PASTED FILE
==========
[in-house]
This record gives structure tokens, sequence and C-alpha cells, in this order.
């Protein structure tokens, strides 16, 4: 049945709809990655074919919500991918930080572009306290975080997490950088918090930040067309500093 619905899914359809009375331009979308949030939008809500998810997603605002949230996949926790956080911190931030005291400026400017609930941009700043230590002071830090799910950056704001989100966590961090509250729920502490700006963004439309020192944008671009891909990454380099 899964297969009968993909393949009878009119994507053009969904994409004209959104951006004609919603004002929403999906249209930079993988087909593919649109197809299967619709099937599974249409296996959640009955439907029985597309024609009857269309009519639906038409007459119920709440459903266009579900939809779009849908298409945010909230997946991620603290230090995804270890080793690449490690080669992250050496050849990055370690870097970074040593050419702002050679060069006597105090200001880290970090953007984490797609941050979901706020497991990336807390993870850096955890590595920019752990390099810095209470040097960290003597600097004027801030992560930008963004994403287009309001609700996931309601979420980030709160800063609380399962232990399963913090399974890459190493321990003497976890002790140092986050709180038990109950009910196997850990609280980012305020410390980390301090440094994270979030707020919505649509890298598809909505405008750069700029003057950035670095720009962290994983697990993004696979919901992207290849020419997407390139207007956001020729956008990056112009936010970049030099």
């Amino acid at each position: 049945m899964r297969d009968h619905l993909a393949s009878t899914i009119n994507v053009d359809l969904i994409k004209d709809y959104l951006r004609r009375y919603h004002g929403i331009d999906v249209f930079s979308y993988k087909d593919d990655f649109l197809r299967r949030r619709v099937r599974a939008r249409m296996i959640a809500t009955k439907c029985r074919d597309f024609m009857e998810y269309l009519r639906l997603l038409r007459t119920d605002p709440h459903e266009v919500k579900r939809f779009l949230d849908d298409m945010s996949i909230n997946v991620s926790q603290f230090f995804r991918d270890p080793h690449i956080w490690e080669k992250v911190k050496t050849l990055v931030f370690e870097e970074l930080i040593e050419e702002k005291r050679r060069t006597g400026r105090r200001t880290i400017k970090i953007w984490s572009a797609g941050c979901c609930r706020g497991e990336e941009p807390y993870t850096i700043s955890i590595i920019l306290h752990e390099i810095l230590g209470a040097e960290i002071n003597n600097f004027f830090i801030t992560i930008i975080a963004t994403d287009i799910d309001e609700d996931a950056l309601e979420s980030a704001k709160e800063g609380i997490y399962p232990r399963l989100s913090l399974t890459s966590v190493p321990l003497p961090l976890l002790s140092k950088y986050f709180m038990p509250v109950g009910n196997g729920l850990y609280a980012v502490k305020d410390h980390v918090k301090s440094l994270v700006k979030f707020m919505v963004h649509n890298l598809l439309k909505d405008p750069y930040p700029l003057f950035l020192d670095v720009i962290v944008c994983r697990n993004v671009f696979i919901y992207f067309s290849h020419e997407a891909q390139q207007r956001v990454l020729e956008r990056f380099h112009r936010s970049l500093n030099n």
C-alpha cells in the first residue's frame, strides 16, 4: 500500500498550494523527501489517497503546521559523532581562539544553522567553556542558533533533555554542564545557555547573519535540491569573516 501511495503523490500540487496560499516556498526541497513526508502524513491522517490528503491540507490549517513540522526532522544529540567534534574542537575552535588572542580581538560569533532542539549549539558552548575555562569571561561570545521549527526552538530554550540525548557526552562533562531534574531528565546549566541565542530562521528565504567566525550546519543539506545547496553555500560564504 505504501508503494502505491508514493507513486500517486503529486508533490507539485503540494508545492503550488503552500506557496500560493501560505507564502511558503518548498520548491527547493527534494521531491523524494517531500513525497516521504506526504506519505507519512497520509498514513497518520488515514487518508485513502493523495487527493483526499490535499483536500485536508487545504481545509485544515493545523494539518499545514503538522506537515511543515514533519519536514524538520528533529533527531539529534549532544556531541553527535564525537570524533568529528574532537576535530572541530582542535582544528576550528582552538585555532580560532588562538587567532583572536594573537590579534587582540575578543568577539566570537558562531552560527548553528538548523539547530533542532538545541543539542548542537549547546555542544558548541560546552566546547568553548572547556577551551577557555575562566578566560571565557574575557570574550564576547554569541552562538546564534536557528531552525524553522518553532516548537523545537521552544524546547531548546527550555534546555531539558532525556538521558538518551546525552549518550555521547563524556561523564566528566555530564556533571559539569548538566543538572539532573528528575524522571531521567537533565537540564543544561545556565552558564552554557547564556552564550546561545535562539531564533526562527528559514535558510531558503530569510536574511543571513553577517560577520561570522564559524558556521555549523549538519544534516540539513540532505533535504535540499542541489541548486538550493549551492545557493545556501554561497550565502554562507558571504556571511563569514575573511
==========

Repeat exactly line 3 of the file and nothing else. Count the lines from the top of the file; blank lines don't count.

């Protein structure tokens, strides 16, 4: 049945709809990655074919919500991918930080572009306290975080997490950088918090930040067309500093 619905899914359809009375331009979308949030939008809500998810997603605002949230996949926790956080911190931030005291400026400017609930941009700043230590002071830090799910950056704001989100966590961090509250729920502490700006963004439309020192944008671009891909990454380099 899964297969009968993909393949009878009119994507053009969904994409004209959104951006004609919603004002929403999906249209930079993988087909593919649109197809299967619709099937599974249409296996959640009955439907029985597309024609009857269309009519639906038409007459119920709440459903266009579900939809779009849908298409945010909230997946991620603290230090995804270890080793690449490690080669992250050496050849990055370690870097970074040593050419702002050679060069006597105090200001880290970090953007984490797609941050979901706020497991990336807390993870850096955890590595920019752990390099810095209470040097960290003597600097004027801030992560930008963004994403287009309001609700996931309601979420980030709160800063609380399962232990399963913090399974890459190493321990003497976890002790140092986050709180038990109950009910196997850990609280980012305020410390980390301090440094994270979030707020919505649509890298598809909505405008750069700029003057950035670095720009962290994983697990993004696979919901992207290849020419997407390139207007956001020729956008990056112009936010970049030099």